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A renderer-agnostic GUI library for Rust, inspired by Elm
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A renderer-agnostic GUI library for Rust focused on simplicity and type-safety. Inspired by Elm.

Tour - Iced Tour - Coffee


  • Simple, easy-to-use, renderer-agnostic API
  • Responsive, flexbox-based layouting
  • Type-safe, reactive programming model
  • Built-in widgets
  • Custom widget support

Iced is in a experimental stage. Check out the issues and feel free to contribute!.


Add iced as a dependency in your Cargo.toml:

iced = "0.1"

Iced moves fast and the master branch can contain breaking changes! If you want to learn about a specific release, check out the release list.


Inspired by The Elm Architecture, Iced expects you to split user interfaces into four different concepts:

  • State — the state of your application
  • Messages — user interactions or meaningful events that you care about
  • View logic — a way to display your state as widgets that may produce messages on user interaction
  • Update logic — a way to react to messages and update your state

We can build something to see how this works! Let's say we want a simple counter that can be incremented and decremented using two buttons.

We start by modelling the state of our application:

use iced::button;

struct Counter {
    // The counter value
    value: i32,

    // The local state of the two buttons
    increment_button: button::State,
    decrement_button: button::State,

Next, we need to define the possible user interactions of our counter: the button presses. These interactions are our messages:

#[derive(Debug, Clone, Copy)]
pub enum Message {

Now, let's show the actual counter by putting it all together in our view logic:

use iced::{Button, Column, Text};
use iced_wgpu::Renderer; // Iced does not include a renderer! We need to bring our own!

impl Counter {
    pub fn view(&mut self) -> Column<Message, Renderer> {
        // We use a column: a simple vertical layout
                // The increment button. We tell it to produce an
                // `IncrementPressed` message when pressed
                Button::new(&mut self.increment_button, "+")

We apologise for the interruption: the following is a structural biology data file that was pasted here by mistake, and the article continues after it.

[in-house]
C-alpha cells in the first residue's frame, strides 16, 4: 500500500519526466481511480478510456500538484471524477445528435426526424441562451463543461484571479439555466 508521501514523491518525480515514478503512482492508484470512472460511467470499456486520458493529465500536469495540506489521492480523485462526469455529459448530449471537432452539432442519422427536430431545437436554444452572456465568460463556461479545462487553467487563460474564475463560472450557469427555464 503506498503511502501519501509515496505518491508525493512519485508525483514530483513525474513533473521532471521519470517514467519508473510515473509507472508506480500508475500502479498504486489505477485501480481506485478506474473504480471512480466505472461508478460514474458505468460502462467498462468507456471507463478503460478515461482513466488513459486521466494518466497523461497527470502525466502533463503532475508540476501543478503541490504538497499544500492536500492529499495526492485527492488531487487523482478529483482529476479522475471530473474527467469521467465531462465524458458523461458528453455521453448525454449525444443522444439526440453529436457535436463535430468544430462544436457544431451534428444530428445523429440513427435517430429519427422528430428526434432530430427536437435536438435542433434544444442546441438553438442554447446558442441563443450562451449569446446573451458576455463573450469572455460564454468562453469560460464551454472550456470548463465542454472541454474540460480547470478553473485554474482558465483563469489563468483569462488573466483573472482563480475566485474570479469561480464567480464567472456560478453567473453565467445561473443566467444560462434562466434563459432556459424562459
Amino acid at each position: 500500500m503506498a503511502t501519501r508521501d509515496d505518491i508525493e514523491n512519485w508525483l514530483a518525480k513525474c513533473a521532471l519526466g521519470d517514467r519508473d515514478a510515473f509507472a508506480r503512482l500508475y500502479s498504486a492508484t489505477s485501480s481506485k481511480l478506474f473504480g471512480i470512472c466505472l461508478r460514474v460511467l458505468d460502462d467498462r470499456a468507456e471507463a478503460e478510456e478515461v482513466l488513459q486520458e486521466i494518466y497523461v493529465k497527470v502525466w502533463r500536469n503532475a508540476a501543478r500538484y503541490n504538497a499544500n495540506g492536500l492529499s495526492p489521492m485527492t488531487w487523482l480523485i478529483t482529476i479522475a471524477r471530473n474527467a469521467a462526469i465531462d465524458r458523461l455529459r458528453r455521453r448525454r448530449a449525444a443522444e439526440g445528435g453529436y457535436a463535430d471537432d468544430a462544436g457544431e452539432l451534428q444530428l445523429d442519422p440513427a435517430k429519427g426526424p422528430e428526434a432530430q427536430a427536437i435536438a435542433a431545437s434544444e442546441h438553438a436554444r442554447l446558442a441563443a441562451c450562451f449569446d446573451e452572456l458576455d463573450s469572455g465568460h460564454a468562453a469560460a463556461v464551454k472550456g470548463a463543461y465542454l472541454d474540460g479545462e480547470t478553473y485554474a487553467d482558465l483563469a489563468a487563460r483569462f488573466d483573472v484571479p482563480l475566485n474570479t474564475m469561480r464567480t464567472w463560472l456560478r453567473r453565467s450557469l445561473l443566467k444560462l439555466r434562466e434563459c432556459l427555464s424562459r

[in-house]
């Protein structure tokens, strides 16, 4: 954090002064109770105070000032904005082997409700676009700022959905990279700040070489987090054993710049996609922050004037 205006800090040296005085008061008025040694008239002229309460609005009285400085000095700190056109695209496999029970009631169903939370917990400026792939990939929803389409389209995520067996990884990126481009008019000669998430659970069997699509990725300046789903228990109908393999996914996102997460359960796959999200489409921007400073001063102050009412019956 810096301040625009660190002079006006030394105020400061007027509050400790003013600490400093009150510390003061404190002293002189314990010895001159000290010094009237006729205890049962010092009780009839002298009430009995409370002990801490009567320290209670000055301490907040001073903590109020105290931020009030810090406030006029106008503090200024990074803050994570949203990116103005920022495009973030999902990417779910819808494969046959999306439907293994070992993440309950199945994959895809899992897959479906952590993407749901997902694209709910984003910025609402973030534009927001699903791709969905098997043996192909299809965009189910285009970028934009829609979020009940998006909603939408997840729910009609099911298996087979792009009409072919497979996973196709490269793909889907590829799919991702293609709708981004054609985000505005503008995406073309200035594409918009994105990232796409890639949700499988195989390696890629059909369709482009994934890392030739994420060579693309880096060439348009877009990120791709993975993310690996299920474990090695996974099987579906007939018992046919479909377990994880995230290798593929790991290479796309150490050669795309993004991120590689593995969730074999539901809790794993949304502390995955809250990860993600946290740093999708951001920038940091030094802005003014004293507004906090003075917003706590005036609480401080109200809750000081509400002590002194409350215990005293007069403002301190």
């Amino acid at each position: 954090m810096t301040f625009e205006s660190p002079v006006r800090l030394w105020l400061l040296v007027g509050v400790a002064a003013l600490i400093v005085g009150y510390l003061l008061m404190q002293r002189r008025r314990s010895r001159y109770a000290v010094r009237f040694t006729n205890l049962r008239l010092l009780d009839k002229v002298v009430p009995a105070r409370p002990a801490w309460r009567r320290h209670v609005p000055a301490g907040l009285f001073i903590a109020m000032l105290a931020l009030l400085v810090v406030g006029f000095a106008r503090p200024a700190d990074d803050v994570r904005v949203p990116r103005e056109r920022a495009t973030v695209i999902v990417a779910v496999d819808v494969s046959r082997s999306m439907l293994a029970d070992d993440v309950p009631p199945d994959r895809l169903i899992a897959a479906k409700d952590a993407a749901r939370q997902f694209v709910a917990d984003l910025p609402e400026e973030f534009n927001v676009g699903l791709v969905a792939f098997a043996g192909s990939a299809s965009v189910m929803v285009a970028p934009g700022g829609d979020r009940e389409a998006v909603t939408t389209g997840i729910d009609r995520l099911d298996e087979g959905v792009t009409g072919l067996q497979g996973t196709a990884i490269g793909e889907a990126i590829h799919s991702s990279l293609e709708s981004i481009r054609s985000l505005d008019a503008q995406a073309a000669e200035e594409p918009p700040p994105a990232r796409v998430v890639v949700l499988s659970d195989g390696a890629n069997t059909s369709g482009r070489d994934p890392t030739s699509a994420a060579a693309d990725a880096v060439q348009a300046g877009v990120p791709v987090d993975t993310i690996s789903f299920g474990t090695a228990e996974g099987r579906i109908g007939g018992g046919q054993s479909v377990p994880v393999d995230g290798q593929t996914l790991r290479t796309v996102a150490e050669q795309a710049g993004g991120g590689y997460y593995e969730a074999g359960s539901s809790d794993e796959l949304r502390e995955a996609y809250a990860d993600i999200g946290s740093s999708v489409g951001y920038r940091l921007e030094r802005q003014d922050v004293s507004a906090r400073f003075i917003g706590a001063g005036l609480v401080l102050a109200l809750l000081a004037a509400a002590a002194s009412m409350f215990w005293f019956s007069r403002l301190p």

// We show the value of the counter here
                // The decrement button. We tell it to produce a
                // `DecrementPressed` message when pressed
                Button::new(&mut self.decrement_button, "-")

Finally, we need to be able to react to any produced messages and change our state accordingly in our update logic:

impl Counter {
    // ...

    pub fn update(&mut self, message: Message) {
        match message {
            Message::IncrementPressed => {
                self.value += 1;
            Message::DecrementPressed => {
                self.value -= 1;

And that's everything! We just wrote a whole user interface. Iced is now able to:

  1. Take the result of our view logic and layout its widgets.
  2. Process events from our system and produce messages for our update logic.
  3. Draw the resulting user interface using our chosen renderer.

Browse the documentation and the examples to learn more!

Implementation details

Iced was originally born as an attempt at bringing the simplicity of Elm and The Elm Architecture into Coffee, a 2D game engine I am working on.

The core of the library was implemented during May in this pull request, using stretch for flexbox-based layouting. It was later released as the main feature of Coffee 0.3.0.

After release, different folks suggested me to split the new ui module into its own standalone crate, as it could potentially benefit other engines and applications. I thought it was a great idea, and after a bit of work... Iced is here!

As an interesting note, Iced does not rely on reference counting and interior mutability. There is not a single Rc, RefCell, or similar used directly in the library. As a consequence, compiler guarantees stay intact and many kinds of pesky bugs and runtime errors are banished. No spooky action at a distance!

Contributing / Feedback

If you want to contribute, you are more than welcome to be a part of the project! Check out the current issues if you want to find something to work on. Try to share you thoughts first! Feel free to open a new issue if you want to discuss new ideas.

Any kind of feedback is welcome! You can open an issue or, if you want to talk, you can find me (and a bunch of awesome folks) over the #games-and-graphics and #gui-and-ui channels in the Rust Community Discord. I go by @lone_scientist there.

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